ALBANY, Ga. -- Tickets managed to sell out for a performance that Albany State University officials said was part of an ongoing campaign to promote the arts and arts education in Southwest Georgia.
The Dance Theatre of Harlem Ensemble stopped into the Albany Municipal Auditorium Tuesday morning to conduct an educational workshop for area school children just hours before performing a show at the same facility at 7:30 p.m.
At the workshop, which took place at 11 a.m., there were students from Dougherty and Lee counties present. Students from Colquitt County were also invited to attend.
"We invited all surrounding school systems," said Sandra Parker, committee member of ASU's Lyceum Performance Series. "When there is an opportunity for students to see renowned dancers here, it's like bringing New York to Albany."
Promoting the arts is a cause even the dancers themselves are committed to.
"We are coming to reach out to different communities," said Alexandra Jacob Wilson, a member of the ensemble. "Our whole goal is to reach out to educate the public.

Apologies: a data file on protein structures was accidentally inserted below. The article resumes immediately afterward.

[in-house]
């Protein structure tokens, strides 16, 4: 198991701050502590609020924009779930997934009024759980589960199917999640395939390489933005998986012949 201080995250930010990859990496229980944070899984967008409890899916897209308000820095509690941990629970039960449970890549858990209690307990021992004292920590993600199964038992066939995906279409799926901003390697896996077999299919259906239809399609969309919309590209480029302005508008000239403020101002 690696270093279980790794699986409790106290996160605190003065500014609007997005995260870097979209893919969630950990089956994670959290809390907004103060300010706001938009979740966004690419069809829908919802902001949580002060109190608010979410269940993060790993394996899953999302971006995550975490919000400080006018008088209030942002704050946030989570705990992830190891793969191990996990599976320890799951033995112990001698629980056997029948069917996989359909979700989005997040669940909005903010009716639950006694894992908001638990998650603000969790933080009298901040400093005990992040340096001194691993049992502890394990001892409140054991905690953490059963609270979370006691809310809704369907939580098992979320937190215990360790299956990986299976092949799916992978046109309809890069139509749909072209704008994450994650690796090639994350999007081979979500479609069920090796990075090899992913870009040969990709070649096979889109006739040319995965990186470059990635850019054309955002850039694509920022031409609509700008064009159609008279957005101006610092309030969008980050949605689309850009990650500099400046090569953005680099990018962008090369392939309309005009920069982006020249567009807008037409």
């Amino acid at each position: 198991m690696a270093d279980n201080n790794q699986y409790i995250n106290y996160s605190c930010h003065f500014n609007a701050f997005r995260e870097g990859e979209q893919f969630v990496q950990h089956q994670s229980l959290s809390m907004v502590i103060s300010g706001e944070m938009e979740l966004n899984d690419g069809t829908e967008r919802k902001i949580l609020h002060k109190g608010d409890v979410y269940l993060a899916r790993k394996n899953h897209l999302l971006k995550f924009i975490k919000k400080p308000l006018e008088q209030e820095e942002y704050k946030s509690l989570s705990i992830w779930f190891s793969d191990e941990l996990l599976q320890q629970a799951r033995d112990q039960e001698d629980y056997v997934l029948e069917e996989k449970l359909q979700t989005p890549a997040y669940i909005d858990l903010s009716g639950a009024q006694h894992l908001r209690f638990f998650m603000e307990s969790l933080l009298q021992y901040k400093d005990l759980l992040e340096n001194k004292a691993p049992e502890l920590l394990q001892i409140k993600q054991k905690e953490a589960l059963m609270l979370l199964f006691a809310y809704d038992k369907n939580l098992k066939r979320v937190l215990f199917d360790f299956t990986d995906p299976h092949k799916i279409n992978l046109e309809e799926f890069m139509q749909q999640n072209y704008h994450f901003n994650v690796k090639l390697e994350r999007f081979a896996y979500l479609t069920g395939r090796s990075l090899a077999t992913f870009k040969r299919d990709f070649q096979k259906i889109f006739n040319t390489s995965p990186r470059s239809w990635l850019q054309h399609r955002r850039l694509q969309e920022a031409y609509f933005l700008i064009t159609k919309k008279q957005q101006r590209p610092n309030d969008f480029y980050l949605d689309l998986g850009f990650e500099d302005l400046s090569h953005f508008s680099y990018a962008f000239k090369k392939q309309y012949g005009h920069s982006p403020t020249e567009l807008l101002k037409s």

"Hopefully we can find a new generation of young dancers."
During Tuesday's performance, the ensemble's 14 dancers were hoping to spark interest through a mixed bill of contemporary, neoclassical and jazz influence.
"Ballet is an art form that not everyone has access to," Wilson said. "In New York, we are lucky. We love to come to other places where (ballet) is not as exposed."
Tickets for the evening performance, which were already sold out by the time the morning workshop started, had a price range of $5-$20.
The Albany State Department of Fine Arts and Lyceum is currently engaged in bringing the arts and arts education to the forefront in this region of the state, which the dance ensemble was able to help with thanks to the National Endowment of the Arts $10,000 grant recently awarded the institution.
"We were very fortunate to receive grant support for arts (education)," said Leroy Bynum, dean of the ASU College of Arts and Humanities. "We (Albany) are not big enough to support a dance company."
Judging from the response, using the dancing community to promote the arts seems like the right approach.
"We were afraid people wouldn't know about it (or fail to get excited)," Bynum said. "We got the dance community involved, and that (turned out) to be a stroke of genius. It's a wonderful way to get the word out.
"It represents the mission of ASU to be the place for arts education. We see it as our obligation to provide arts education and arts entertainment. This does that beautifully."
Based on the support received from the community, Bynum said there is a good chance Albany State will bring something like this to town again.
"We are absolutely stunned and surprised with the enthusiasm," he said.